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  2. I feel quite dizzy just from looking at your beautiful pictures, Inese! What a view! So glad to see you’re back, although I might be a little late in discovering that 😉 Was away from blogging for a while too but am looking forward to catch up with everyone 😄 Have a very lovely weekend! 😄 xxxxxxx

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  3. Inese, I enjoyed the ominous tone you created with the featured photo: B/W stone tower looming in the distance. And those stairs! I rarely get claustrophobic, but I suspect the deeply recessed and distantly spaced windows might do it for me.
    Thanks for making the journey for us.

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  4. Very interesting post. Like previous commenter davidprosser, I too wondered about the hole in the sill of the first window.

    BTW, it seems like a flashlight would be a good thing to take along on the climb up and back down those stairs! 🙂

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  5. There’s no way I would have stepped out on the roof either – from the drone shot it looks as though there is no parapet at all. The views are gorgeous though, and the steps look nice and solid, if a little narrow. Thanks for the trip!!

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  6. Those are pretty spooky images inside the tower! I am not sure I would have had the courage to get to the top in those conditions. Enjoyed the post and the pheasant!

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  7. Stunning pictures and I’m impressed with your climb. I encountered a spiral staircase like this in one of the Irish castles I visited and made it to about the seventh step. By then, claustrophobia with hyperventilating and pounding heart had set in and I chickened out 😉

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  8. Interesting place starting from its entrance to the tower. I am not sure what the real place and time feel like but from the pictures the place look a bit isolated and a bit fearful of many things 🙂 I think you had the right reaction when you felt someone is coming.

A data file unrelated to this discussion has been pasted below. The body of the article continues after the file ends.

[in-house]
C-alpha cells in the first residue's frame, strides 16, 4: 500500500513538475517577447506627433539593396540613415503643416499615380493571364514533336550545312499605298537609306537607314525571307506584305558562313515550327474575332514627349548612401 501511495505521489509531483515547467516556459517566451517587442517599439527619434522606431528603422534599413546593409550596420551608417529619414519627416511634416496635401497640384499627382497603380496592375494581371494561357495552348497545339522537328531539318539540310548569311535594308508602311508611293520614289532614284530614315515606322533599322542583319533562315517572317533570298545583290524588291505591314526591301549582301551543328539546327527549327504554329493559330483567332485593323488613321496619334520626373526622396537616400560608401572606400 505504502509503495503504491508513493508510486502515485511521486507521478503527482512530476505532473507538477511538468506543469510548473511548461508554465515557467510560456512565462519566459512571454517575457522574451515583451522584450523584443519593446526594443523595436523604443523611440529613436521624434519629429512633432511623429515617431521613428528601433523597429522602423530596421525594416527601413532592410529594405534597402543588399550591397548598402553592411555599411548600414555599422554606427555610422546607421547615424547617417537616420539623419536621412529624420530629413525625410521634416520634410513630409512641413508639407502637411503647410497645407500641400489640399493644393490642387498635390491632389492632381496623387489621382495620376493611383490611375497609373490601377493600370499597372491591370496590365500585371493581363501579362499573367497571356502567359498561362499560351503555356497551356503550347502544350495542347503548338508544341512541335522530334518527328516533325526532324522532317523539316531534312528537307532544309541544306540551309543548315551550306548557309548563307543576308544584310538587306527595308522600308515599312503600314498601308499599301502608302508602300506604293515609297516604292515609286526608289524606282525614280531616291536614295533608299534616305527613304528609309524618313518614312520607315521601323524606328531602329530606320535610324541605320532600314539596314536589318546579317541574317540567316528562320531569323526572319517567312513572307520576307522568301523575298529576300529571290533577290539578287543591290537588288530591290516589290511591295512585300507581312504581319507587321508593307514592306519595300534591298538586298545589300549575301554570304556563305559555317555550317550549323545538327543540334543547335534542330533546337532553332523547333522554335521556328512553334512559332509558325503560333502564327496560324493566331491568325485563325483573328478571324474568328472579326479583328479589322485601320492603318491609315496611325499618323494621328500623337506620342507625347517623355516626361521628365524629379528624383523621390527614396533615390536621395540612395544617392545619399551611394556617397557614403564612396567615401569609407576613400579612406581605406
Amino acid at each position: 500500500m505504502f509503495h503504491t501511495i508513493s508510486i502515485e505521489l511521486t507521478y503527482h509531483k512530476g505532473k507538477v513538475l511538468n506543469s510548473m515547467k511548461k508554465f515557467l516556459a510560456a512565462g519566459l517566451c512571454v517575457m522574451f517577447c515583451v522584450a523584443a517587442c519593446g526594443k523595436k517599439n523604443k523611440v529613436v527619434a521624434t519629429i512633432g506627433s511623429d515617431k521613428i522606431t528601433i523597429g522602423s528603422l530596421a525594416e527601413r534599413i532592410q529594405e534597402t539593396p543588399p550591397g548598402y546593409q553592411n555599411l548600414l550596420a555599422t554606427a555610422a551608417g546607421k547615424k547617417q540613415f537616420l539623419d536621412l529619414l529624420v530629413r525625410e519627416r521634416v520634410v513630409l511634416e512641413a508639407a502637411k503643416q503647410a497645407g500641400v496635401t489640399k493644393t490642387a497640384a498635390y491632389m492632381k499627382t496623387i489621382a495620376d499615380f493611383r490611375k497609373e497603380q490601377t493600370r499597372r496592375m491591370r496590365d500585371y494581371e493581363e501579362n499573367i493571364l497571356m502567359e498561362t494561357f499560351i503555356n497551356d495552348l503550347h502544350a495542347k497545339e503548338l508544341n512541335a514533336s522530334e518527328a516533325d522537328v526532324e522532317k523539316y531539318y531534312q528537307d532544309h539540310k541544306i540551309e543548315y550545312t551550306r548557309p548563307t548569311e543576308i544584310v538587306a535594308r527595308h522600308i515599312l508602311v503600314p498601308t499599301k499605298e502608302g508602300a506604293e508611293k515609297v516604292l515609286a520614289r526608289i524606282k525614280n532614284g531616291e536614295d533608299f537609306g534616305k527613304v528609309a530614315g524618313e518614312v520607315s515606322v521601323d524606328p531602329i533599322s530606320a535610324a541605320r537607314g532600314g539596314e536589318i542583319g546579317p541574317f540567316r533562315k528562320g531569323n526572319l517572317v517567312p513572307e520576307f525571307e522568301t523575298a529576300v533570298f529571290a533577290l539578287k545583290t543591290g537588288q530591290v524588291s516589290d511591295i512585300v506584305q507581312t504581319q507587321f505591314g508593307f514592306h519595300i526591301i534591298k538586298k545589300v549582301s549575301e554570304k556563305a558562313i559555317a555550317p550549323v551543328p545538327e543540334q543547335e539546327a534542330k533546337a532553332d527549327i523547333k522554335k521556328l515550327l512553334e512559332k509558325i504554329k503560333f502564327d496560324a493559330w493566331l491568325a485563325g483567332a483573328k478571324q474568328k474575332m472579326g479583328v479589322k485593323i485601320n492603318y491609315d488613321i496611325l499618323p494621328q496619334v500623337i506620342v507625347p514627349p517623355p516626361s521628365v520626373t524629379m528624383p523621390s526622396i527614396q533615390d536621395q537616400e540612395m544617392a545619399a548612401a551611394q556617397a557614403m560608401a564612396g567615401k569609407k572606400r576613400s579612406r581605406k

Picture from the drone is a great. It is such a perfect shot straight down. The timber piled up along side pictures are really nice. You have good photogenic eyes.

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  9. This is stunning dear Inese. I loved all images in this series. We don’t have such stone architecture here, so I love getting a glimpse through your lens! The pheasant is also very handsome 🙂

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  10. Stunning pictures and I love the pheasant Inese. I was puzzled by the hole that appeared to be in the sill by the first window? It made it appear the walls are hollow to me.
    xxx Huge Hugs xxx

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  11. Very neat and scary at the same time. An excellent visit! Lol… photogenic timber. Only you could say that.
    I hope you get a moment to check out my graffiti blog. The most recent post is a thank you to you for your Puffin contribution on Kids’ Month. I did a special thank you post to each person.
    Right now, I am over at my Art Gowns blog. I was challenged to model a graffiti gown…….. and did it. Quite scary, but not as scary as the tower stairs.
    I look forward to the special historic object!

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  12. ‘Hanging around the tower I have a chat with a young man who used to climb to the roof and read books in solitude’. That could be me, except it wasn’t. One day maybe. It’s the sort of thing I do.

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  13. Oh my goodness Inese – I’m glad you didn’t climb onto that roof. As you say, the views you saw are stunning from the tower….. .